Strength and durability are vital for anything that’s heading out into the great outdoors. Now I’m not saying that I’ve drop tested the GoBox in a rigorous, scientific way … but due to reasons, it has fallen out of the back of my car a couple times straight onto concrete. This little gear box laughed at my abuse. Sure, there are some scares, but the lid alignment hasn’t been affected; the latches still close; and the general integrity of the box has been on point.
Nice extras for this box: The divider that can act as a cutting board, and there are sturdy padlock holes on the front corners and grippy foot pads that do a great job of keeping the GoBox planted. It’s also fully waterproof if you need to keep your gear dry, and stackable if you have more than one in your kit.
Cons of the YETI GoBox
My complaints regarding the GoBox are minor and a bit complicated. It’s a few small things and a couple larger complaints.
Little things that I don’t prefer about the GoBox: I don’t like the amount of force it takes to close the latches, and it feels a bit too heavy when empty. You’re already over 10 pounds just in the case, plus what you put into it. For closing the latches, you actually have to punch them pretty hard for them to close. I kid you not, there’s a sticker on the case telling you to hit the latches hard to close them. That’s kind of annoying. YETI would probably say that these are both durability tradeoffs, but that doesn’t make it any less tiresome.
My first larger complaint is that the box is a YETI product, and my second is that it’s not a great fit for long-range adventure travelers, aka “overlanders.”
First, it’s a YETI product, so it has to fit a visual aesthetic that makes it immediately recognizable as one. I get it; I’m sure that YETI probably has reasons for making their gear case look like a cooler, so much so that the website has to explicitly state that it isn’t one. But I feel like there’s some form being put before function here. The tapered interior decreases internal volume as do all the rounded-off corners. To get the YETI look, there were compromises to function, but not large ones.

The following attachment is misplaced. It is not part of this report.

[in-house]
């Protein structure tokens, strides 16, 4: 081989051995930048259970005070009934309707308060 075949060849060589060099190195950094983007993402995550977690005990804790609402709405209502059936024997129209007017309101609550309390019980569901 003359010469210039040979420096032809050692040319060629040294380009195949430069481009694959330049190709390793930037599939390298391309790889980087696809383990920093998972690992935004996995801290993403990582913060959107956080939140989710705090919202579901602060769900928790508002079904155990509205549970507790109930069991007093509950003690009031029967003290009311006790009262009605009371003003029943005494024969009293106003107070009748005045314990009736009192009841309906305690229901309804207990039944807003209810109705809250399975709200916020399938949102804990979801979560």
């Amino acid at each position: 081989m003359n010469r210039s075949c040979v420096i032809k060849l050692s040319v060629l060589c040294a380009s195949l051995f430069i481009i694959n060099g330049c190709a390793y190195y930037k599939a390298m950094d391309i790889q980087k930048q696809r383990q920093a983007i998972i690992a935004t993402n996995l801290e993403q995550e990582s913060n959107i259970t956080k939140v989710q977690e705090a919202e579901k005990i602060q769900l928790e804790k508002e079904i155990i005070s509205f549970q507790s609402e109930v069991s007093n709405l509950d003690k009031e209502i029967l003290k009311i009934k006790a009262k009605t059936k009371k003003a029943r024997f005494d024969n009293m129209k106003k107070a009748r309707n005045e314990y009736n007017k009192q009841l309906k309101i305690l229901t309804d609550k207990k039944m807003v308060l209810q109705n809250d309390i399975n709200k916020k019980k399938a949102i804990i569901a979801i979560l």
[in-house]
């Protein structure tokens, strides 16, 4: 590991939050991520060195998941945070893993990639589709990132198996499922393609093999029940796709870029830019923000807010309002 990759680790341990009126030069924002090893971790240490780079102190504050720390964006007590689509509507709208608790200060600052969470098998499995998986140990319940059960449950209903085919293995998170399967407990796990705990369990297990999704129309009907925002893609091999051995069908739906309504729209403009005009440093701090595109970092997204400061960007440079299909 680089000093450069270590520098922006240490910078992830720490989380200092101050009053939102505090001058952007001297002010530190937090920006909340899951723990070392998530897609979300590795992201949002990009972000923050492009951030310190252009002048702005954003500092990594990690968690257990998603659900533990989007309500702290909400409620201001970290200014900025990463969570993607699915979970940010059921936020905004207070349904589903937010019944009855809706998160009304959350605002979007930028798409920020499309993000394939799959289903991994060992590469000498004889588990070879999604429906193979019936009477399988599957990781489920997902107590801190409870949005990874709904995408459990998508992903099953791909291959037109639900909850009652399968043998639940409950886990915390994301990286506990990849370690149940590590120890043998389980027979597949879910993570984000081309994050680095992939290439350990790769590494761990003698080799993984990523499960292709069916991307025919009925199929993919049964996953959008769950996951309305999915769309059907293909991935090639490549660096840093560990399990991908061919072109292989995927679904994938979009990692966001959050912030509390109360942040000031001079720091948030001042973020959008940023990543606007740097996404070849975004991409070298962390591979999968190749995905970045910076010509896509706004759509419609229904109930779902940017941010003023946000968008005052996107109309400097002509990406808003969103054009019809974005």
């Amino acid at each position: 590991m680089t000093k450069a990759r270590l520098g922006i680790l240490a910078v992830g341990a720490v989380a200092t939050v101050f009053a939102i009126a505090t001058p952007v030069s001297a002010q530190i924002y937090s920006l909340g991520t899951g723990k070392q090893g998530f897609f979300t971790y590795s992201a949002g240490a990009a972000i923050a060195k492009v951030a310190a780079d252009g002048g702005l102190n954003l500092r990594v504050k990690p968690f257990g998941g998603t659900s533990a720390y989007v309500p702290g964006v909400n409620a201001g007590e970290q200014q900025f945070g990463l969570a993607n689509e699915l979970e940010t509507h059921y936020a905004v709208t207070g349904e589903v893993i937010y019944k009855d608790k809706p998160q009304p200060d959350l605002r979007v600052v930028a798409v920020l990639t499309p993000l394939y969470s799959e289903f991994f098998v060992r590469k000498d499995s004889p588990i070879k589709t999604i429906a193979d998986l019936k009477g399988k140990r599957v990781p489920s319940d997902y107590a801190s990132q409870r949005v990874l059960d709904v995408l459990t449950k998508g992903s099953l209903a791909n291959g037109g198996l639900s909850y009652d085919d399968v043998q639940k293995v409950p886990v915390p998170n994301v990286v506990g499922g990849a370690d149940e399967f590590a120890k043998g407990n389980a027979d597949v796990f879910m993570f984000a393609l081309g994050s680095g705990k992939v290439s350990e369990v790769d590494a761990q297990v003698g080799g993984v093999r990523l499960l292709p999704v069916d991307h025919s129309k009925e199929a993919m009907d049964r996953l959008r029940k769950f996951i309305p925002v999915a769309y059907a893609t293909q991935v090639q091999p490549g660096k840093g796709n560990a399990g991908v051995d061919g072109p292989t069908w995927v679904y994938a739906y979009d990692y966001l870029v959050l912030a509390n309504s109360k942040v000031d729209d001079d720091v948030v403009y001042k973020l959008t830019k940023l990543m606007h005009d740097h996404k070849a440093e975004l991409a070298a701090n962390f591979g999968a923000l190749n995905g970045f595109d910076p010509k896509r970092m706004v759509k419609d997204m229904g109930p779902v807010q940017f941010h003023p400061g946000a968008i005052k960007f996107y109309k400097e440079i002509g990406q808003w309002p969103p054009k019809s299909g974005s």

Second, this case isn’t an “overlanding” gear box. It has the tie-down points for it; ones that can remain secure while still allowing you to open the lid. It has the durability and dust protection for to be an overlanding box. However, it’s probably too small and isn’t efficient enough with packing space to fit the bill.
The YETI GoBox trades extreme durability for packing space. Around the top and lid of the box is beefy reinforcement. That beefiness means that there’s about an inch of dead space all the way around the box. The difference between the real-life packing volume of the case and the amount of gear that you can fit in it is going to be more than some cases on the market. A similarly sized ZARGES case has more internal volume while being $50 more expensive and not coming with any internal organization.
The YETI GoBox is my favorite case of its type, even if it isn’t a perfect fit for long-range adventure travelers. I have great admiration for those who do live that life to the fullest, but at the end of the day, they aren’t representative of the needs of most people. The GoBox is a great case for most Bronco people. It’s very well made, well thought out, and will last. It will protect your gear while giving you several ways to better organize it.